New Year, New Service Charge

January 5th, 2017

Early in the Pub’s 25-year history the owners followed a straightforward tip out system to make sure that, on a busy night, the entire staff earned a fair share of the night’s earnings.

At most restaurants, servers and bartenders who receive tips, rake in much more money than the cooks and kitchen staff, who rely on an hourly wage. To spread the money more equitably, the Pub staff pooled tips at the end of the night. The money was then distributed using a system that everyone on staff understood. The tip-pooling practice was believed to foster a sense of teamwork, resulting in better service for the patron.

By 1998, the staff had grown quite significantly in both the front and back of the house. The Pub replaced tip-pooling with a tip-sharing system. In that system part of the server’s tips were distributed to the kitchen staff – the cooks and dishwashers – based on a percentage of the server’s sales.

Both systems appeared to be legal, as far as the state and federal governments defined the law. But now, thanks to a February, 2016, decision reversal from the Ninth Circuit Court of Appeals, hundreds of Washington restaurateurs who employ similar tip-sharing systems are compelled to change how they pay workers to ensure they don’t get sued.

“Welcome to the debate around tip sharing, the latest flash point in the critical discussion the restaurant industry is having around its flawed labor system,” repeats Pub co-owner, Jeff Waite.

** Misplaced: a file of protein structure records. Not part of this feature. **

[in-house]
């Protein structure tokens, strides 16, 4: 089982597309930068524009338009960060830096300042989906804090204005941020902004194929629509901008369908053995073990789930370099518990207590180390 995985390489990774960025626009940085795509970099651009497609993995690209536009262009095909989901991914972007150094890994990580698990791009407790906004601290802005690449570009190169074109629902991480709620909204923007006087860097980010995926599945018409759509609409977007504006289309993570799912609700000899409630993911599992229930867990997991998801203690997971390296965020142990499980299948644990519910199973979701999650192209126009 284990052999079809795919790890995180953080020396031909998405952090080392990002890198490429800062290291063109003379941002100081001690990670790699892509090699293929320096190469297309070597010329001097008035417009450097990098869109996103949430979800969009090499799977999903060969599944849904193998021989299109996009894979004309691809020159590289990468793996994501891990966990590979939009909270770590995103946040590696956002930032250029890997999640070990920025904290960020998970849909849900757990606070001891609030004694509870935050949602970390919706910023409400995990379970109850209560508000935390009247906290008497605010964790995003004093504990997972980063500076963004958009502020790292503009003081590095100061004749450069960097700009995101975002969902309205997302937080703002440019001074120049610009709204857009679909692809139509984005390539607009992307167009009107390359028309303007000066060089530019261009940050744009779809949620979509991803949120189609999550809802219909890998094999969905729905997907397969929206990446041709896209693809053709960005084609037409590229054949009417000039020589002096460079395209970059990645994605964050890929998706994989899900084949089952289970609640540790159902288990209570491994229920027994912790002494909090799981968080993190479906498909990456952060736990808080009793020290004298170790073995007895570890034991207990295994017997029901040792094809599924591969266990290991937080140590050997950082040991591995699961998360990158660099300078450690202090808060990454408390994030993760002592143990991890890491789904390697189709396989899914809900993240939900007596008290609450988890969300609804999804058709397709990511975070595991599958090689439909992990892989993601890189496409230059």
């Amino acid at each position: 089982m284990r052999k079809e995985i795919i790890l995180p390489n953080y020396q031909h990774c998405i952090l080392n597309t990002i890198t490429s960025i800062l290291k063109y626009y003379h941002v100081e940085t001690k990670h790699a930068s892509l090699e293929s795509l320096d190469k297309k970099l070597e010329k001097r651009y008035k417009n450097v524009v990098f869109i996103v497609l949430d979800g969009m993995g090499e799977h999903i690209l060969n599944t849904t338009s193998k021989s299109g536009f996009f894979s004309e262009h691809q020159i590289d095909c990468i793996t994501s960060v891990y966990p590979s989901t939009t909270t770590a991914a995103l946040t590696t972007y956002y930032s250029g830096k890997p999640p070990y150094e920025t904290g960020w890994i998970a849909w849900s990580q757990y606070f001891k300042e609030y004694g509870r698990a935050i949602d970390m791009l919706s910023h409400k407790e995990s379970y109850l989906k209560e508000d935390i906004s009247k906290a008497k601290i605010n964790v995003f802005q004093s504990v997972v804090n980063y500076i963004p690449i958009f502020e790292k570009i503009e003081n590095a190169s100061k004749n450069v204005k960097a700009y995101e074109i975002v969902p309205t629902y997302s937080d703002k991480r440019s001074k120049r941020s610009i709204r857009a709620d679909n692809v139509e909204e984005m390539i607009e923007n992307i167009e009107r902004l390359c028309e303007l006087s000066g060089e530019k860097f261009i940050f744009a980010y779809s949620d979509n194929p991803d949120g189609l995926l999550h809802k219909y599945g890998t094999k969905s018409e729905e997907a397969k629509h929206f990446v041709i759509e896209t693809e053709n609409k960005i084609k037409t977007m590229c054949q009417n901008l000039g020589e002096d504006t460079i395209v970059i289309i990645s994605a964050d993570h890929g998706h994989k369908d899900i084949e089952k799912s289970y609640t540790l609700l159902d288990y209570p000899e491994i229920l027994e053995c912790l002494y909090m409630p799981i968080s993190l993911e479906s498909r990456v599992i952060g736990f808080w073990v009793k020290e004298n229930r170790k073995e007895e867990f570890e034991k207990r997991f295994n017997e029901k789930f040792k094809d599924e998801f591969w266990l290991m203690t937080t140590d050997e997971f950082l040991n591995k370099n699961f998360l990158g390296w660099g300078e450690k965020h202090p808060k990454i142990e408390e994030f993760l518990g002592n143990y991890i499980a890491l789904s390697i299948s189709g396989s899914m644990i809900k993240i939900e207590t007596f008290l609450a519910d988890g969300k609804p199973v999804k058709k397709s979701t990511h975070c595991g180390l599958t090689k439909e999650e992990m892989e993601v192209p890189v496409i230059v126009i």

Following the February decision, in Washington (and six other states) cooks and dishwashers are now prohibited from participating in tip-pooling schemes. Additionally, the U.S. Department of Labor announced that it would now enforce its tip-sharing prohibitions in all 50 states.

With the given risk, financial consultants and industry experts are instructing most restaurants to stop sharing tips with the kitchen and simply raise wages instead. Raising wages, though, means raising prices — and Waite frets over how much he can raise the price of a burger. “The worst part about it,” Waite goes on, “is I don’t know who this ruling reversal protects.”

Over the past 18 months, in the Seattle Area, where restaurants are booming and minimum wages are already mandated at $15 per hour, many multi-unit restaurateurs have been testing new ways to un-break the system. Introducing an automatic gratuity charge or making menu prices service-inclusive are two methods that give business owners legal control over the money they bring in and distribute to staff. But those strategies result in much higher taxes, and smaller operators are terrified diners won’t take to no-tipping models.

Regardless, many of the most popular Seattle restaurants, and the ones getting much of the press, have instituted a 20 percent service charge on the total bill.

Waite and his staff have devised a hybrid system. “We felt preserving the best parts of both a service charge, for staff wage equity, while keeping a tipping model, for familiarity, was prudent at this moment in time” he explains. Albeit, a much smaller service charge, 5% of the total bill, before retail sales tax, will be collected and distributed among the kitchen workers. A tip line will also be included on the guest check for patrons to add the customary gratuity at an amount that the patron is comfortable with. The tips from the tip line will be kept by the serving staff in accordance with the February ruling. Patrons are reminded that tipping on the 5% service charge (or sales tax) is not necessary.

Waite freely admits that to many, the change will only seem like semantics. “But that is the goal – despite the legal ramifications, our desire is to keep the average guest check from being inflated too much.”

“But if the result is that I have to spend a bunch of time getting involved in the intricacies of defending our tip pool, it’s not worth it. We want to focus on serving great food and drink.”